Few people noticed Andreas Bralios among the crowd of officials during a recent visit to Greece by Jia Qinglin, a senior leader of the People?s Republic of China who was in Athens to co-sign a memorandum of cooperation between the two countries.
Keeping a low profile, Bralios was one of the signatories. While photographers and journalists hurried after the politicians following the signing ceremony, the real scoop had to do with Bralios?s company, because the agreement could very well boost the entire Greek marble industry – a field which, given the absence of construction activity in the local market, is now pinning its hopes for survival on exports.
Bralios is general manager of Aghia Marina Marble Ltd, a company founded by his father-in-law, Dimitrios Perrakis. Bralios signed the deal on behalf of the firm to export Greek marble in cooperation with Shanghai?s Xibang Building Stone Development. The agreement could be worth as much as 500 million euros, provided that the Chinese raise the level of imports substantially. In order to fully comprehend the size of the deal, it should be noted that Greek marble and other stone exports last year totaled 156 million euros.
Established in 1991, Aghia Marina Marble is part of Perrakis?s group of companies, which boast a 55-year-old presence in the marble field. Among the company?s activities is the quarrying of raw marble blocks, cutting them into slabs and tiles, as well as trading in marble and other decorative stones from Greece as well as other countries such as Italy and Turkey.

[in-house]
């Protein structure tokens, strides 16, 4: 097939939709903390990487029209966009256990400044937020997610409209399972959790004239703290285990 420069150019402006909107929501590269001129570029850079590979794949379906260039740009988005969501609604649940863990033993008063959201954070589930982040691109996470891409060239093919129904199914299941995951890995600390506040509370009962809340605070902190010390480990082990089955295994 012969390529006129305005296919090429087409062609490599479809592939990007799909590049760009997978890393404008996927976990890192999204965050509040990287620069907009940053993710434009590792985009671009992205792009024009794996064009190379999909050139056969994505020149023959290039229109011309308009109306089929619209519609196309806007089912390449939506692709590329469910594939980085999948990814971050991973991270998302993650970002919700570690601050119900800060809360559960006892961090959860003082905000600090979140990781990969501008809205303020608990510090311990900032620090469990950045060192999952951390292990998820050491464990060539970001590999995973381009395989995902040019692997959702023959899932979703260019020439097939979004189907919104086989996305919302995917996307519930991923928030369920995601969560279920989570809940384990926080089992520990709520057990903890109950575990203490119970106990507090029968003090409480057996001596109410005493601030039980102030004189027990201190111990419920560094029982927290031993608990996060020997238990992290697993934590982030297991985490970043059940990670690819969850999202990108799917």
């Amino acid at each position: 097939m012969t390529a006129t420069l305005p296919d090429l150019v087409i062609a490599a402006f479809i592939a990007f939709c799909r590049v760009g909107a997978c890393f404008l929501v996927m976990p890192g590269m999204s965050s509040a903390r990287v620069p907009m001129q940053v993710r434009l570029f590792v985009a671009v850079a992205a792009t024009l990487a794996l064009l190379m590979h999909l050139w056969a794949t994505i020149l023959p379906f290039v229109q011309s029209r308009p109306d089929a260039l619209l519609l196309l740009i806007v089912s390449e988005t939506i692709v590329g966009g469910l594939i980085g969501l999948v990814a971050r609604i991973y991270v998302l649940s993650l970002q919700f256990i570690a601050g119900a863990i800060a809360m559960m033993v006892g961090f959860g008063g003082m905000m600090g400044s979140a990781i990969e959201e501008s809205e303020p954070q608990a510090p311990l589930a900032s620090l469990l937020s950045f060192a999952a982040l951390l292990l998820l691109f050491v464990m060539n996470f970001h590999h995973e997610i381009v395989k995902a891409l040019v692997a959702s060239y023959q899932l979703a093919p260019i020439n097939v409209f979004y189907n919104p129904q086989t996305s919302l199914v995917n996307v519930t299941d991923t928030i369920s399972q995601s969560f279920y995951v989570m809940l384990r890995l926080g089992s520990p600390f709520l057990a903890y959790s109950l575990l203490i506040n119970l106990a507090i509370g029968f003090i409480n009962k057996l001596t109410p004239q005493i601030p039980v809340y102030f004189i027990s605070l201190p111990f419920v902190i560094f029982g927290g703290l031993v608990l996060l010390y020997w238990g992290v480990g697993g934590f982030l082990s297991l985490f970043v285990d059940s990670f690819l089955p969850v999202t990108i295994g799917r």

Bralios told Kathimerini about the moment he first learned about the deal.
?The phone rang one day,? he explained. ?On the other end I could hear Greek being spoken with a Chinese accent, representatives of the Chinese company announcing to me that we had been selected as the preferred supplier.? Was it that simple? It appears that Bralios?s highly successful activity within the Greek Marble Federation, which he practically brought back to life following years of inactivity, has worked in his favor. Surely his ability to rally other companies and possibly coordinate major export orders was a determining factor in the decision reached by the Chinese.
?Have no illusions, it will take years of hard work in order for the deal to reach this sum [500 million euros],? said Bralios, who added that it was the Chinese who set the amount in the first place.
Bralios is quick to point out that high revenues will not come easily, as the country?s current production units are not in the position to deal with such great quantities immediately, there are problems when it comes to quarry permits, and the vague and often contentious statutory framework doesn?t help either.
?The bilateral agreement might help to solve some of these problems,? noted Bralios, while the recent political uncertainty seems to vindicate his stance.
Meanwhile, Greek marble exports have been observing a steady rise since 2008. Last year alone, exports recorded increases of 33.6 percent in terms of value and 10.65 percent in terms of quantity. Bearing in mind that marble exports to China have doubled since 2009, the general feeling is that this time round, we could be looking at a winner.